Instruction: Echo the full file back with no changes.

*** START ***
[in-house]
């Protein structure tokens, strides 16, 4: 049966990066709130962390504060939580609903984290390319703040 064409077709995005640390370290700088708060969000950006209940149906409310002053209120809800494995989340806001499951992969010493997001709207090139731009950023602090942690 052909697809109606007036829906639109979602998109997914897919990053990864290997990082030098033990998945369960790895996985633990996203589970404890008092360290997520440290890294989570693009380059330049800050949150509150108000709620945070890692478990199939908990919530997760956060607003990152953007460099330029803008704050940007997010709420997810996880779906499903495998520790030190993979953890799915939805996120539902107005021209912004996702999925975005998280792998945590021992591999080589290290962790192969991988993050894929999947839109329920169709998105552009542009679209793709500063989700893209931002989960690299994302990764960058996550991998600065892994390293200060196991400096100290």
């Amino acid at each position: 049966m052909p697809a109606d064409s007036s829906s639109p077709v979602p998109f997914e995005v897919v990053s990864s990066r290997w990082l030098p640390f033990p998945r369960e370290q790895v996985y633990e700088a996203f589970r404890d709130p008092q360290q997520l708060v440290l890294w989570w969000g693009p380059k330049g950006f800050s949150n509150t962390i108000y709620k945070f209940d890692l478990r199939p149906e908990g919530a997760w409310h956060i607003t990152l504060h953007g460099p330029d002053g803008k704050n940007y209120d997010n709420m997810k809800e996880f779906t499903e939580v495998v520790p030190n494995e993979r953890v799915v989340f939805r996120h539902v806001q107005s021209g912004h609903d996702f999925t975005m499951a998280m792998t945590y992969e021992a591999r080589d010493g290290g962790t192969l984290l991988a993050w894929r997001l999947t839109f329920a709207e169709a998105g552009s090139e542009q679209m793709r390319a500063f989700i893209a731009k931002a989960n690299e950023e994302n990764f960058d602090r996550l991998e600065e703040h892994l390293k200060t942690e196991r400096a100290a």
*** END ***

[in-house]
């Protein structure tokens, strides 16, 4: 049966990066709130962390504060939580609903984290390319703040 064409077709995005640390370290700088708060969000950006209940149906409310002053209120809800494995989340806001499951992969010493997001709207090139731009950023602090942690 052909697809109606007036829906639109979602998109997914897919990053990864290997990082030098033990998945369960790895996985633990996203589970404890008092360290997520440290890294989570693009380059330049800050949150509150108000709620945070890692478990199939908990919530997760956060607003990152953007460099330029803008704050940007997010709420997810996880779906499903495998520790030190993979953890799915939805996120539902107005021209912004996702999925975005998280792998945590021992591999080589290290962790192969991988993050894929999947839109329920169709998105552009542009679209793709500063989700893209931002989960690299994302990764960058996550991998600065892994390293200060196991400096100290």
């Amino acid at each position: 049966m052909p697809a109606d064409s007036s829906s639109p077709v979602p998109f997914e995005v897919v990053s990864s990066r290997w990082l030098p640390f033990p998945r369960e370290q790895v996985y633990e700088a996203f589970r404890d709130p008092q360290q997520l708060v440290l890294w989570w969000g693009p380059k330049g950006f800050s949150n509150t962390i108000y709620k945070f209940d890692l478990r199939p149906e908990g919530a997760w409310h956060i607003t990152l504060h953007g460099p330029d002053g803008k704050n940007y209120d997010n709420m997810k809800e996880f779906t499903e939580v495998v520790p030190n494995e993979r953890v799915v989340f939805r996120h539902v806001q107005s021209g912004h609903d996702f999925t975005m499951a998280m792998t945590y992969e021992a591999r080589d010493g290290g962790t192969l984290l991988a993050w894929r997001l999947t839109f329920a709207e169709a998105g552009s090139e542009q679209m793709r390319a500063f989700i893209a731009k931002a989960n690299e950023e994302n990764f960058d602090r996550l991998e600065e703040h892994l390293k200060t942690e196991r400096a100290a």